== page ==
Sunday, 9 March 2008

Feelings Of Indignation !

The final hymn at Mass this morning propelled me into an apoplectic rage. God of mercy and compassion used to be a hymn I quite liked. It was never a favourite, as such, but it has a simple melody, and the sentiments are suitably penitential...

At least, they used to be suitably penitential, until the pc-crowd got hold of it and put in alternative words...

Now, the chorus used to run as follows:

Jesus, Lord, I ask for mercy,
let me not implore in vain;
all my sins I now detest them,
never will I sin again.

Fine and dandy, you might think. It doesn't appear controversial, does it? No non-inclusive language to be mucked around with... So surely they wouldn't feel the need to change any of the words? Wrong !

You see, this chorus is rather negative in tone. It might just make people feel uncomfortable. I mean, it's bad enough that we have to acknowledge that we've been a bit naughty... and hey, we will even use the "s" word... but we're not such bad people really, and Jesus just has to be merciful and forgive us, doesn't he? Because otherwise we might actually have to consider the possibility that our sins can send us to the other place. You know, the one we don't talk about... and like to consider as empty... despite several references by JC himself to its many inhabitants!! So, let's smooth things over and make the language a little less offensive...

Jesus, Lord, I ask for mercy,
knowing it is not in vain;
all my sins I now detest them,
help me not to sin again.

God is certainly merciful... and we can run to his Sacred Heart and implore his forgiveness. If we are truly sorry, he will forgive us. But we cannot presume to be forgiven. We only know it for certain through the absolution given in the Sacrament of Confession... and we cannot safely assume that we will have either true contrition or the opportunity to get to Confession...


Anonymous said...

I noticed this "remix" of the great hymn too a couple of weeks back.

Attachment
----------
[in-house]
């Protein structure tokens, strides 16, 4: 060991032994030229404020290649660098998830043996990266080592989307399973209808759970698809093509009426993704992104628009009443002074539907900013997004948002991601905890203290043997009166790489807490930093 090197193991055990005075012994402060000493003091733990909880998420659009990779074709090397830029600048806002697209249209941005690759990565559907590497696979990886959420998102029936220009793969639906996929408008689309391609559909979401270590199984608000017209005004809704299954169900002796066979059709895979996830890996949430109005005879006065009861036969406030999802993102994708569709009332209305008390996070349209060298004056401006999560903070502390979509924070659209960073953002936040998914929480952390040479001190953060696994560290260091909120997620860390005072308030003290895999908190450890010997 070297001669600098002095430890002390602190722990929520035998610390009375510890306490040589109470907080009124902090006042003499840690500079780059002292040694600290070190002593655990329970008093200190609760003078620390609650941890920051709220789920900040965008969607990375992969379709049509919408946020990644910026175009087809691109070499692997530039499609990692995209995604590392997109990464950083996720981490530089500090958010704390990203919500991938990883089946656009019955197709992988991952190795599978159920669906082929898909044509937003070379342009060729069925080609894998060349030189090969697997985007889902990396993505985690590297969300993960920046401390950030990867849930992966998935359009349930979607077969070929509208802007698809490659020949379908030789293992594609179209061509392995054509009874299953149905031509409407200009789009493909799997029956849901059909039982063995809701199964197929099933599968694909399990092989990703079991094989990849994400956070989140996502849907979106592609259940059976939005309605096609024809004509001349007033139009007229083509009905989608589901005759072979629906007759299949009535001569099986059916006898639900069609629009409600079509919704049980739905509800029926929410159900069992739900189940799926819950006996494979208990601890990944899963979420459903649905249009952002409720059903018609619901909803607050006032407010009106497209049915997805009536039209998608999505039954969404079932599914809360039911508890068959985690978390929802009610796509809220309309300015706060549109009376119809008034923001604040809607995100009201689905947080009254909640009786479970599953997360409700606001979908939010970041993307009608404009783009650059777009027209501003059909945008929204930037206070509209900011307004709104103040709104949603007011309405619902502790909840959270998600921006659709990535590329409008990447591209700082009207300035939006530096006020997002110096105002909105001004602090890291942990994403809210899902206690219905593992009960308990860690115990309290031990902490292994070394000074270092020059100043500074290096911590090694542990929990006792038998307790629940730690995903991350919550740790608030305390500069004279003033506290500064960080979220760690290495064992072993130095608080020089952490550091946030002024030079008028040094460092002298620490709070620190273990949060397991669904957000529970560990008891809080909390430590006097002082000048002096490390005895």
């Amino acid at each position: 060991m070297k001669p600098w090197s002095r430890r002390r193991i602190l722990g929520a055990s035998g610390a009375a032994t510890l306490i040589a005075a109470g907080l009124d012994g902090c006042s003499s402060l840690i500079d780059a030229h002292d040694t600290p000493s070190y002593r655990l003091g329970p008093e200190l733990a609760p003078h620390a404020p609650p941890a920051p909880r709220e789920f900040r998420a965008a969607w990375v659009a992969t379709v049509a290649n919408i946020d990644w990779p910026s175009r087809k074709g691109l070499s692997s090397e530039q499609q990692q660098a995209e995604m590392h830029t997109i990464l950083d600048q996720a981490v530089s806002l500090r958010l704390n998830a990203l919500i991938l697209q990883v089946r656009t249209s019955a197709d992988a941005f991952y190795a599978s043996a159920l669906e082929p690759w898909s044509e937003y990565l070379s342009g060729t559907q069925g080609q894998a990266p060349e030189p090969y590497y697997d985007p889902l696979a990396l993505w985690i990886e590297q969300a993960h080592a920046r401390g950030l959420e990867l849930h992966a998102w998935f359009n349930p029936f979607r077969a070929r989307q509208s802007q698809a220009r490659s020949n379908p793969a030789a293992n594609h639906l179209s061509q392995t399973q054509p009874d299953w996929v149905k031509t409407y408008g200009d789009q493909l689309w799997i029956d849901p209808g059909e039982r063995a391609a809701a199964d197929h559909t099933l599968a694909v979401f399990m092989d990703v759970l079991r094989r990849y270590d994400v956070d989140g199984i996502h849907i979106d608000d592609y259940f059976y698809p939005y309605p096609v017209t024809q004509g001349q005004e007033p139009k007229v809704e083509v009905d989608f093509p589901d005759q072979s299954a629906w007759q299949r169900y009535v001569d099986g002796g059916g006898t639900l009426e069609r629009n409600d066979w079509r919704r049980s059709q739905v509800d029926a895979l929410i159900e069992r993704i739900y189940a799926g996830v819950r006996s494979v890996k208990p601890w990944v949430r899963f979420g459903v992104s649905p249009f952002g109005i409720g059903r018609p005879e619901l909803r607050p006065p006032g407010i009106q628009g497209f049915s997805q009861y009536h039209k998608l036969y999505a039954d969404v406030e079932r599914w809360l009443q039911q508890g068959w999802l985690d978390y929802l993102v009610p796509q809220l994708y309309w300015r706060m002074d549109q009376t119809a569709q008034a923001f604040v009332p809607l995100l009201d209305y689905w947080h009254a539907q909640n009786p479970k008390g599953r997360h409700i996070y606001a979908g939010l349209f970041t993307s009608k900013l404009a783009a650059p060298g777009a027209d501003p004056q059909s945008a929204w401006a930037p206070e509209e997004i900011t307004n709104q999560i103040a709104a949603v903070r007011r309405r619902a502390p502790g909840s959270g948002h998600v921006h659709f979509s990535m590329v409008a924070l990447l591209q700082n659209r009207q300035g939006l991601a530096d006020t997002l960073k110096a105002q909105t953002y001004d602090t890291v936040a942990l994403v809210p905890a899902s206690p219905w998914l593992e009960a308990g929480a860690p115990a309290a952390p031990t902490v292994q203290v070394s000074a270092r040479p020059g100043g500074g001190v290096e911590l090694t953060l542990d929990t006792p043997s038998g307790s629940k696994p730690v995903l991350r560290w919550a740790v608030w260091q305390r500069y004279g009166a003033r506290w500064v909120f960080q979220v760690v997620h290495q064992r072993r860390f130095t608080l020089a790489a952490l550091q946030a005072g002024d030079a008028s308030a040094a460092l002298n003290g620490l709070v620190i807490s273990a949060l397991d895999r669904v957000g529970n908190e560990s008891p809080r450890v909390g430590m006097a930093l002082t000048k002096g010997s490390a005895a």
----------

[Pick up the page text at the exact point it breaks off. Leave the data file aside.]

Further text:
Similar treatment to "My God Loves me" to "Our God Loves Us" has not made it any better. (Indeed, everytime i hear it, i can't help but picture Andy Williams or Val Doonican singing it whilst perched on a stool.)

I think i need to pray more or perhaps, just get out more.


MaggieClitheroe said...

We had that hymn last week, but Father pointedly told us NOT to sing the version in the book itself, rather, the original version he'd had stuck in to the back page! Three cheers to him!
(Even when a politically correct version of a hymn is asked for I will strike a discordant lyric by belting out the original words, since many of them have stuck in my brain from youth, and I don't use the hymn books!!)

antonia said...

That's awful! I have never heard that second translation being sung but I can definitly understand your rage! How pathetic that some people felt it needed to be changed.

Andrew said...

We sing the older version except with the 'new' last line. That's the only version I ever knew.
I agree with you that this "knowing it is not in vain;" is utter rubbish.

But I think the "Never will I sin again." is a bit presumptuous. Don't you think that "Help me not to sin again." is more humble? That's the version I use in the schola. We sing it in 4 parts.

Mac McLernon said...

Well, Andrew, I know what you mean... but in the act of contrition in confession we say that "I will not sin again" - having the intention not to do it again being a prerequisite of the sacrament (even if we know it is likely that we will repeat the sin again)

So, I prefer the "never will I sin again" version!

Anonymous said...

Like MaggieClitherow I'm afraid I would be belting out the real words. I have been caught before on this because I don't use the book if I know the hymn as I am usually grappling a baby.
But hey, they shouldn't go changing the words.

Mac McLernon said...

I usually take that tack too... but I was so outraged by the change of words being so close to heresy that I couldn't speak, let alone sing... I ended up gibbering with rage in the Sacristy (I was helping to clear away after Mass, and setting stuff up for the next Mass)

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